First Drive: The new Renault Zoe packs a big punch in a small package
Renault has updated its popular small EV with an overhauled interior and more powerful motor. Darren Cassey went to Sardinia to give it a go
What is it?
The automotive industry might be in the midst of a seismic shift towards electrified vehicles with manufacturers scrambling to get new models out the door as customer needs slowly shift and strict emissions regulations come into play, but with the launch of the new Zoe, Renault proudly points to the fact it’s been doing this all-electric thing for a while now.
Almost a decade of its all-electric supermini have passed by in a flash, but while on the outside its look hasn’t changed much – “our customers buy the car largely on its style, so they tell us to change only what we have to,” we’re told during the pre-launch briefing – under the skin there has been plenty of evolution.
With a 245-mile range, Renault reckons it’s no longer only looking at tech-savvy, eco-conscious buyers, the new Zoe will also appeal to the mainstream. With sales increasing year on year, that seems to be true, so can this new model serve to accelerate that?
This being a new generation, there are plenty of changes to go through. On the outside, a minor restyling see a look that’s resonated with buyers for years largely retained, while the inside has been completely overhauled, with a new portrait multimedia screen and optional upholstery made from recycled materials the headline acts.
There’s also a choice between the 100kW R135 and 80kW R110 motors, increased, segment-leading range, optional fast-charging and improved connectivity.
What’s under the bonnet?
With two motors you’re given the choice of the slower motor that optimises range to the full 245 miles, or the more powerful motor that sacrifices a little range at 239 miles in favour of sprightly performance. The entry-level Play trim only has the R110 available, but the mid-spec Iconic has a choice of either – the price difference between the two is negligible, and less than £2,000 more than the entry model, so we’d highly recommend making the step up because the R135 is fantastic.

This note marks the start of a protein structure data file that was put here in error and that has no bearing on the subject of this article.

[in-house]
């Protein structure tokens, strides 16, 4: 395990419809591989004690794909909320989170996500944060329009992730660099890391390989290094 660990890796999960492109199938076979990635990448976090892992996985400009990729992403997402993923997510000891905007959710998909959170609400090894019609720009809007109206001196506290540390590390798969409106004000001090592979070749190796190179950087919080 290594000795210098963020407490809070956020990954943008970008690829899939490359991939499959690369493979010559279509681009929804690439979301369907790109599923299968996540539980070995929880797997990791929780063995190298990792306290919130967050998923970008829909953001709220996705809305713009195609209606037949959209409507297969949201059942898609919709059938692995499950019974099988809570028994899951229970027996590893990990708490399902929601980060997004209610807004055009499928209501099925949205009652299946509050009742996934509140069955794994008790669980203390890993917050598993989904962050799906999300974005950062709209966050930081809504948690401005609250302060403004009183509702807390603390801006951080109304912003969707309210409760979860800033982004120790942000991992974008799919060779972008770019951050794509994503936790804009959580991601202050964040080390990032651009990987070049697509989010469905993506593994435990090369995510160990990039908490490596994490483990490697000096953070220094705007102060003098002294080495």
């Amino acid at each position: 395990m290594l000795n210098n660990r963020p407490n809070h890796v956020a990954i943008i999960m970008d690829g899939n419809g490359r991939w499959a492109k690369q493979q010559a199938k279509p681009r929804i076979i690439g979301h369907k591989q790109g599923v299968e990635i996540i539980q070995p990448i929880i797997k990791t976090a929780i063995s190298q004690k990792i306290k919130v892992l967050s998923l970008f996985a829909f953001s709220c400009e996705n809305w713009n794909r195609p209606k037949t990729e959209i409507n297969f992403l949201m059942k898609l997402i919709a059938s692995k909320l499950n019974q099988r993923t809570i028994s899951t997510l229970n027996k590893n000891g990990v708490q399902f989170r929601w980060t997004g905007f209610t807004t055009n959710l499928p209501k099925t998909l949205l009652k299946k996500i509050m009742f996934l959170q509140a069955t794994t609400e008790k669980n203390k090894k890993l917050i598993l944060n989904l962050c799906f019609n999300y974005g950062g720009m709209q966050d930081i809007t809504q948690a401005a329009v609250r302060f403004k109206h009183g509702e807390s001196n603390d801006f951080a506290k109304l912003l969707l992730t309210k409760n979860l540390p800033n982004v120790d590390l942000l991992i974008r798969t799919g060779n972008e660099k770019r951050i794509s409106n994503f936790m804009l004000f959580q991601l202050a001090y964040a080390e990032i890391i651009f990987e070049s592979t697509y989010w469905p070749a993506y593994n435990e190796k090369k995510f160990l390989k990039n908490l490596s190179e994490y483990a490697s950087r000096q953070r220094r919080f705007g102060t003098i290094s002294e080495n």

If you’re coming to the Zoe from a petrol-powered supermini, you’ll be shocked at the performance of this EV. With 245Nm of torque available from a standstill, it shoots off the line without a moment’s delay, surging up to speed with impressive pace. Around town, this responsiveness makes darting through traffic a breeze, while undulating country roads are dispatched without fuss.
What’s it like to drive?
Our test route across mountainous Sardinia wasn’t particularly representative of how the Zoe will handle the potholed streets of a cold, wet Newcastle, for example. However, occasionally broken tarmac hinted that while it does transmit bumps into the cabin, it settles impressively quickly – the serenity of EV driving shouldn’t be shattered by a teeth-rattling ride, then.
The ultra-responsive motor is a delight, too, making even the shortest of journeys something to look forward to – even on a twisting B-road the Zoe remains stable and surprisingly fun. The eco tyres gently squeal at the slightest hint of the driver pushing on, which adds to the fun factor, all without needing to go silly speeds.
How does it look?